Raiders quarterback Jimmy Garoppolo might have left the field Sunday with more than just another loss.
The team announced after the game that Garoppolo would be unavailable to speak to the media because he was being evaluated for a concussion after a 23-18 loss to the Pittsburgh Steelers on “Sunday Night Football.”
There was no word on the results of the evaluation as of late Sunday.
Garoppolo, who did not exit the game, was seen in the Allegiant Stadium locker room chatting with teammates afterward.
He took several big hits, including one that was flagged for a personal foul with 6:58 remaining. On the play, Minkah Fitzpatrick’s helmet connected with Garoppolo’s, and his head then appeared to bounce off the ground. He threw a touchdown pass to Davante Adams three plays later.
Garoppolo also limped off the field after being bent backward in a pile on a sack on the final offensive snap of the first half.
He threw three interceptions and leads the NFL with six in three games in his first season with the Raiders.
Garoppolo finished 28 of 44 for 324 yards and two touchdowns, nearly engineering a comeback victory after the Raiders fell behind 23-7. They got the ball back with 12 seconds remaining on their 15-yard line, but Garoppolo’s first-down pass was intercepted.
Almost doesn’t count
One of the biggest rallying cries for the Raiders leading up to this season was a renewed emphasis on forcing turnovers.
All of that focus has yet to yield any results.
The Raiders were not able to generate any takeaways Sunday and have still not forced a single turnover this season.
They are minus-7 in turnover differential through three games, tied with the Vikings for worst in the league.
“It’s definitely frustrating,” cornerback Nate Hobbs said of the defense’s inability to generate big plays. “And I feel like a lot of that is my fault. Because there are plays I’m almost making when I look back on film. It’s frustrating, but the football gods are going to repay you if you keep going hard and keep pushing.”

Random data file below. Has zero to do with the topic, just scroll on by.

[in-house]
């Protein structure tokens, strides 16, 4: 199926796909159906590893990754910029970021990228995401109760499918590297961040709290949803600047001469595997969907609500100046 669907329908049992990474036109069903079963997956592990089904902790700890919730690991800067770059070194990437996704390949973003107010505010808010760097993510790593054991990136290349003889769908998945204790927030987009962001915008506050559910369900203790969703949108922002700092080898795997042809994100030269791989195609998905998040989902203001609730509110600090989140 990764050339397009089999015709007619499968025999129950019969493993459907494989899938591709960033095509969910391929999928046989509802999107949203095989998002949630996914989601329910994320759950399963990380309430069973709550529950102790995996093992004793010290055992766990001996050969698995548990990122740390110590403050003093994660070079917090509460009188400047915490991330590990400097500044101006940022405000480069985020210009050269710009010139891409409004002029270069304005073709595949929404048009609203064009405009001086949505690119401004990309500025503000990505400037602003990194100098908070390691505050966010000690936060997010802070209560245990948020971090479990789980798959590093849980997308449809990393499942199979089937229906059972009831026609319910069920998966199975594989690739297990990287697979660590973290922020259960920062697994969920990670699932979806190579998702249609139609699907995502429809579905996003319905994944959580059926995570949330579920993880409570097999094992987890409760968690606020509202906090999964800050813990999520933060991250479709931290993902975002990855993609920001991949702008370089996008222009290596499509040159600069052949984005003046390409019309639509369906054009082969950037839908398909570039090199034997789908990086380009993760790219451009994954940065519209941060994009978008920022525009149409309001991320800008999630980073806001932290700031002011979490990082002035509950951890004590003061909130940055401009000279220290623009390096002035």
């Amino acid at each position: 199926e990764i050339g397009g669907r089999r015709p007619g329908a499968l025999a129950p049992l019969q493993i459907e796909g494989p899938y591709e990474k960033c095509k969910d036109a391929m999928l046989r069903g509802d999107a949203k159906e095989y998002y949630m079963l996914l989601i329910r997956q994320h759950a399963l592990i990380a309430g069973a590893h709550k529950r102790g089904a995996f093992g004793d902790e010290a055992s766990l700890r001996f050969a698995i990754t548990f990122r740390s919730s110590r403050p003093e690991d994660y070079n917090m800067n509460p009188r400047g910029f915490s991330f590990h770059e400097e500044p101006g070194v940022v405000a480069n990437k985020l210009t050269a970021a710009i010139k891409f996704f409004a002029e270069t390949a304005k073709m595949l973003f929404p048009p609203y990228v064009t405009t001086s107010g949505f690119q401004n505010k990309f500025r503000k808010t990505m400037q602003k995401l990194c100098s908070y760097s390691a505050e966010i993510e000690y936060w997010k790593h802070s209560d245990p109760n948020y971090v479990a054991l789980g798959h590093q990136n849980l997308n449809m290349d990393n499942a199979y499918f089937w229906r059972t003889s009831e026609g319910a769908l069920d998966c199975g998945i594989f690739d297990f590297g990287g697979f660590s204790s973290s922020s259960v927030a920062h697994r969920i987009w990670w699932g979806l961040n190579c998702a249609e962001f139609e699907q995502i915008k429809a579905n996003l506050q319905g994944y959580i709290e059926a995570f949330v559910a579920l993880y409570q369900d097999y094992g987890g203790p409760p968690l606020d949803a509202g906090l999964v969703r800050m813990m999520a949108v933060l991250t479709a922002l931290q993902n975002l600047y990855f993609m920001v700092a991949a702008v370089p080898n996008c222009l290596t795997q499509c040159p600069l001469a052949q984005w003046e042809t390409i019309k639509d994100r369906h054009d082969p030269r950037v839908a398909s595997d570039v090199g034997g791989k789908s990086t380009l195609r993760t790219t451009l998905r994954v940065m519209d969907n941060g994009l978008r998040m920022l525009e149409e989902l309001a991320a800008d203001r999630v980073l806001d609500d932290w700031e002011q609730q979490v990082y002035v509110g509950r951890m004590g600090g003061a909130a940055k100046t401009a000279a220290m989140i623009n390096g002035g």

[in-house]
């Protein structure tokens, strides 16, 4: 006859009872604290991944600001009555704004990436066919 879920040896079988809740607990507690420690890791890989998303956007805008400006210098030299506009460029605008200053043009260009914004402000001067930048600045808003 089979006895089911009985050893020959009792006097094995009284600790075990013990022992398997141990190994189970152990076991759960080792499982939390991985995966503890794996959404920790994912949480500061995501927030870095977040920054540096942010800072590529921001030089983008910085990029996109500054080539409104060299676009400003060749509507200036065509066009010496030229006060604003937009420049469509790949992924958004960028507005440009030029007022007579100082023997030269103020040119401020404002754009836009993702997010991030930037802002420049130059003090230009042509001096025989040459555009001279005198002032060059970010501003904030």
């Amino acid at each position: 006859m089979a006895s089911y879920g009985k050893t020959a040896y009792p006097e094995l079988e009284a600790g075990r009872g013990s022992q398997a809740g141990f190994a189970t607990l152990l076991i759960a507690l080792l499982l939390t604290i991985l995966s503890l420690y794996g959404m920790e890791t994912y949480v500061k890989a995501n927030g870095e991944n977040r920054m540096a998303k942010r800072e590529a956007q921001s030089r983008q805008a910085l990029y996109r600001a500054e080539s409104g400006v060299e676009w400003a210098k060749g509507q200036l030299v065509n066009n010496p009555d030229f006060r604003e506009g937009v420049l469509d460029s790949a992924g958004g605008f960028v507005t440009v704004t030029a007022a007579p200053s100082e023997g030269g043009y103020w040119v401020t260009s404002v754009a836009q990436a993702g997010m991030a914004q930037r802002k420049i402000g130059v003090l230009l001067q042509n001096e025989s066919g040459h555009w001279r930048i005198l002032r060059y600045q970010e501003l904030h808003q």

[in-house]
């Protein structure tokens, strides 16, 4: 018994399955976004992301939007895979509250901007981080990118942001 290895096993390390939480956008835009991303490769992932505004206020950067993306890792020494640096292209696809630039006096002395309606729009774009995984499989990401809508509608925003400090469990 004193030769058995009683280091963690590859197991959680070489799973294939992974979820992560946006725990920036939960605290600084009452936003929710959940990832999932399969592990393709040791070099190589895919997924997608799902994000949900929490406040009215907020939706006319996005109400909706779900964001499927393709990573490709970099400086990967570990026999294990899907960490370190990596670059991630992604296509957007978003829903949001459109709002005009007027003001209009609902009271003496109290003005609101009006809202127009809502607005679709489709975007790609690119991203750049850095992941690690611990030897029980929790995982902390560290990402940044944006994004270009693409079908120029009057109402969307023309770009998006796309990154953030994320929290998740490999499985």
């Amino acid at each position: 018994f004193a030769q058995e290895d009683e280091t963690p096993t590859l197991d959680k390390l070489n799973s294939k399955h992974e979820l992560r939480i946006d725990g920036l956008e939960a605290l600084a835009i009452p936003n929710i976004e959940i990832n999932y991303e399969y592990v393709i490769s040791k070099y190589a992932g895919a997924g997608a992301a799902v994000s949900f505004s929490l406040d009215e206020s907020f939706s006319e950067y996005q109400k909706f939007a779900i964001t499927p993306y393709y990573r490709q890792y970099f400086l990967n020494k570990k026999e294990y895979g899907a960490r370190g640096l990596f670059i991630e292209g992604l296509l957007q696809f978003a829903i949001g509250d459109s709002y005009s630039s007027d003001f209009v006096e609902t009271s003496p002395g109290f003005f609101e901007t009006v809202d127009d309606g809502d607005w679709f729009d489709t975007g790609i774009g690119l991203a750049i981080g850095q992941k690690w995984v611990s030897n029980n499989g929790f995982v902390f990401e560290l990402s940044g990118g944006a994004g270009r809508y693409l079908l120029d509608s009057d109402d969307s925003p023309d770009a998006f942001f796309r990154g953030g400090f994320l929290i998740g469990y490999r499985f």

There have been several close calls, including on Sunday. Cornerback Marcus Peters dropped what looked like an almost certain pick-six in the first half.
“We’re right there, but close doesn’t count,” Hobbs said, talking about the season overall. “You have to execute. Just trying to do something is never enough. When you execute properly is when you win games.”
Hobbs said the defense and team are still confident despite back-to-back losses.
“It’s definitely disappointing, but it’s a 17-week season,” he said. “In Week 15 or 16, we’re not going to be talking about this game whether we won or lost. It’s my third year, and I understand the third game doesn’t make or break you. Of course you want that win every time, but it really matters in late October and November what type of ball you’re playing.”
Raiders right tackle Jermaine Eluemunor drew the difficult assignment of having to block star Steelers pass rusher T.J. Watt for much of the night.
It didn’t always go well.
Eluemunor entered the game having allowed just one pressure in the first two games of the season and hadn’t allowed a sack since last season. He was leading all right tackles in the NFL by allowing pressure on just 2.1 percent of his pass-blocking assignments.
That changed Sunday, as Watt recorded six pressures on 29 pass-rush snaps when matched up with Eluemunor, according to Next Gen Stats. Watt had two sacks on those 29 opportunities.